IAM Issue 9

December 2004/January 2005

A global issue played out in Japan

In January 2004, a Japanese district Court ordered Nichia Corp to pay ¥20billion (US$187million) to its former employee, Shuji Nakamura, the inventor of the blue laser-diode. The judgment is currently on appeal but the message is clear enough – employers worldwide need to wake up fast to the vexed issue of compensating employees for their inventions. By Nigel Page


Practical considerations for insuring the value of IP

A new type of IP insurance has recently come onto the market. Unlike its predecessors, it is not aimed at helping an owner enforce or defend a right. Instead it is concerned with the value of the IP itself. By Martin Hyden and Matthew Hogg

The secrets to finding technology licensees

Marketing a technology to potential licensees is an essential part of any IP commercialisation process. Four experts discuss the key issues that will help organisations identify potential partners and then reel them in. By Joff Wild

The folly of legislating against software patents

Anti-software and business-method patent lobbying efforts in Europe are alarmist rhetoric and more harmful than helpful to the software industry. Despite its media appeal, a prohibition on these patents is doomed to fail, as it is impossible to prohibit something that cannot be defined. By Craig Opperman

Leveraging IP the CDT way

Cambridge Display Technology Ltd is a comparatively small company based in the east of England. But, because of its IP-centric approach and strong management, it is able to hold its own in a field dominated by multinational corporations. By Keith Bergelt

How to unlock patent potential (co-published editorial)

Companies that align their IP portfolio with their business strategy can reach new levels of corporate success. Jason Resnick, manager of IP analytical services at CPA, explains how

Brands on the balance sheet

The new IFRS accounting guidelines, which will come into force on 1st January 2005, are set to have a major impact on the way brands and other types of intellectual asset are managed inside companies. The changes will be of benefit to rights owners and investors. By Thayne Forbes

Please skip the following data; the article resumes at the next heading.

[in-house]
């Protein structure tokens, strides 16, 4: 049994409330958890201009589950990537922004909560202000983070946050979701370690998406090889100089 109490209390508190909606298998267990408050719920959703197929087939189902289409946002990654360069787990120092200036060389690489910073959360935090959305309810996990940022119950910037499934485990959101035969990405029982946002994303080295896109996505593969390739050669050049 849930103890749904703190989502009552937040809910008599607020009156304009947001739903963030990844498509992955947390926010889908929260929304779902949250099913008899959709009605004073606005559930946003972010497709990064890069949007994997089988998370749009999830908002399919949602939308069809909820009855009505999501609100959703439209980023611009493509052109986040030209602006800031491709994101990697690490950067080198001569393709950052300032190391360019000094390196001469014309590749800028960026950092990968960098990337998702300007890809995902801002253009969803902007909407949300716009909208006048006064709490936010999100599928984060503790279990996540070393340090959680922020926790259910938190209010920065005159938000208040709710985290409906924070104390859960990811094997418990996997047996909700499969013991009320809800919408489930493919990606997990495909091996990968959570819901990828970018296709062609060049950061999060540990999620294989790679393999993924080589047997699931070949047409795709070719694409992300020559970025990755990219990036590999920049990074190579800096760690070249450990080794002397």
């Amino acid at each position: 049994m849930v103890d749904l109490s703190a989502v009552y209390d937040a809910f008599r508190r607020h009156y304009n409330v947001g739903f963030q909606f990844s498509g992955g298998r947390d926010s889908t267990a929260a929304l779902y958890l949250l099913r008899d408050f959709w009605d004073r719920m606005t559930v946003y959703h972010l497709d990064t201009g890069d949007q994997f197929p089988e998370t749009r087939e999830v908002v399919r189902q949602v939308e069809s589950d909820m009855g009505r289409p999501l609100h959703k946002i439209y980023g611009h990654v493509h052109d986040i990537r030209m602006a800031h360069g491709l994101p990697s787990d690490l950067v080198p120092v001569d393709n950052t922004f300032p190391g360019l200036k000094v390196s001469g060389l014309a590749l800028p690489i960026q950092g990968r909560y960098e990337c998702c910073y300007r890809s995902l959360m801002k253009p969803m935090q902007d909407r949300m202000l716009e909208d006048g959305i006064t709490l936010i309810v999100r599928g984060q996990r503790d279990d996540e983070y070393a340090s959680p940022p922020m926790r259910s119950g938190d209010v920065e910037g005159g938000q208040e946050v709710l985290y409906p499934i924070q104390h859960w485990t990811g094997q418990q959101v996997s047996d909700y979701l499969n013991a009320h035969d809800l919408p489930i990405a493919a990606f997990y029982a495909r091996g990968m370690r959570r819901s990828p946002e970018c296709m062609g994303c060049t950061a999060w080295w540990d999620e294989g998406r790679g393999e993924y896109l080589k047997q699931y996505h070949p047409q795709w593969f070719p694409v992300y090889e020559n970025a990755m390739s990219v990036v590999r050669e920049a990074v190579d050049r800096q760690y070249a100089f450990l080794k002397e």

Buy low, sell higher

Rather than complain about so-called patent trolls, companies would be better advised to wake up to the reality of the patent system and use it to maximise corporate value

Surviving the bankruptcy of ideas

Bankruptcy law and practice in the US can bring unwelcome news to organisations which license-out their intellectual property

UK patent problems

A recent decision from the highest court in England means patentees may have less protection in the UK than they previously thought

Working with Europe’s patent system

Venture capitalists operating in Europe have to confront the good, the bad and the ugly of the continent’s patent system. A series of reforms would make the VC’s life a whole lot simpler


A tale of two surveys

Two pieces of research published in October offer contrasting views of the state of IP management on either side of the Atlantic.

After 125 years, Fish & Neave bows out

The merger with Ropes & Gray looks like a good move for Fish & Neave. Whether it will be so positive for the general practice firm remains to be seen. One thing is certain though – with Fish & Neave gone, the future for remaining specialist IP outfits in the US is in more doubt than ever

European patent owners may have found their champion

In new EPO President Alain Pompidou, Europe’s patent owners look like they may at last have a heavyweight champion for their cause.